Assembly candidate James Gallagher focused on water, safety, economic development

  • 3rd Assembly District candidate James Gallagher

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James Gallagher got his first taste of politics as a child, watching his grandfather on the Sutter County Board of Supervisors.

His activity grew, as he got involved in college with the Berkeley College Republicans club and then during an state Assembly fellowship program through Sacramento State University, spending a year working on legislation in Doug LaMalfa”s office.

The Sutter County supervisor now hopes to his footsteps are headed to state elected office. In a recent interview, the 33-year-old Assembly candidate focused little on what distinguishes him against his Democratic opponent Jim Reed and directed attention instead to his visions for water, public safety, and jobs and economic development.

“That”s what impacts people the most every day,” he said.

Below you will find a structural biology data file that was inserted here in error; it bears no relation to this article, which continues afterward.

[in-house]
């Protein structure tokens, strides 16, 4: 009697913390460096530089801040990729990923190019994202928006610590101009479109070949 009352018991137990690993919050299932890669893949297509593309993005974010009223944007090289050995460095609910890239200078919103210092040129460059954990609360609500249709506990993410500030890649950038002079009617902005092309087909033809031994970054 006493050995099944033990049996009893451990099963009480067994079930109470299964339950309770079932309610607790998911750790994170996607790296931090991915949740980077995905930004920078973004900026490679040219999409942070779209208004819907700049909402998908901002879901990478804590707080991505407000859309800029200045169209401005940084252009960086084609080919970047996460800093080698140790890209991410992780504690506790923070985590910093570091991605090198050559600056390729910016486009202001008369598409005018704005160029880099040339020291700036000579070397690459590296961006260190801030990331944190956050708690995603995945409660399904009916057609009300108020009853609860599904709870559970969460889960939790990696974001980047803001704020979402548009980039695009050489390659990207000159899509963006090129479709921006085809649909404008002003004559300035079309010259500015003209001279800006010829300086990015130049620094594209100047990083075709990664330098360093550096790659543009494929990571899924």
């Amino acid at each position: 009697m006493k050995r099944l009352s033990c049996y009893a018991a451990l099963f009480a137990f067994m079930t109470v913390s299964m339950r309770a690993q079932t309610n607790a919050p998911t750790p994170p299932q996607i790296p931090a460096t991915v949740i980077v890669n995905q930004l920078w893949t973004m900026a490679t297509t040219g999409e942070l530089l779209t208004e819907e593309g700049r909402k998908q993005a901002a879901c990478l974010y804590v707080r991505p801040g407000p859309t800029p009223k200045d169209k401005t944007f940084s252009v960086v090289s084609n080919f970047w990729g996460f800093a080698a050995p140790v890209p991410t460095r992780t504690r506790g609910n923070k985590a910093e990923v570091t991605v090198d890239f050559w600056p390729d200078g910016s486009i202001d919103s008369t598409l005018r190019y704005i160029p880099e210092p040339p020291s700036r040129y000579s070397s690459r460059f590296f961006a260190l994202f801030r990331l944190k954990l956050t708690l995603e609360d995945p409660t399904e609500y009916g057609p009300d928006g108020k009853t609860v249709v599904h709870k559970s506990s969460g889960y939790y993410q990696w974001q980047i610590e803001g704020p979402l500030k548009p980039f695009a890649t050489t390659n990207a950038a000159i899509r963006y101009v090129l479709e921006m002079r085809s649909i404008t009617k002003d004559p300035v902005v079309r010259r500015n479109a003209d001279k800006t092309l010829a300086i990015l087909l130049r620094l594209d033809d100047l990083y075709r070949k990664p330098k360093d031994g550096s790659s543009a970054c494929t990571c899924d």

A sixth-generation farmer with a legal background as an agricultural law attorney, Gallagher said he is committed to protecting water rights, providing for new surface water storage, and establishing area of origin rights protections to protect water users in Northern California.. He”s opposed to the Twin Tunnels project and thinks the latest plan for groundwater regulation needs to be refined or repealed and rewritten.

“Every year our water supplies have a target on them,” he said. “We need to be ever vigilant on that.”

Gallagher also said he is passionate about reforming prison realignment through Assembly Bill 109 to address issues faced by local jails and probation departments that are dealing with felony inmates. His goal is to allow local law enforcement the flexibility to send dangerous felons back to state prison or utilize private facilities, as well as to see the state commit more funds to local law enforcement.

He hopes to work with local Economic Development Corporations to discuss partnership to bring employment and jobs to the north state. As he sees other states actively recruit businesses with incentives, Gallager said he thinks California should do the same, perhaps by way of tax breaks and regulatory incentives.

He also said he is committed to reducing and streamlining regulation as much as possible, such as those imposed on trucks and diesel engines through the California Air Resources Board, Cal-OHSA requirements and worker”s compensation.

Contact reporter Ashley Gebb at 896-7768.

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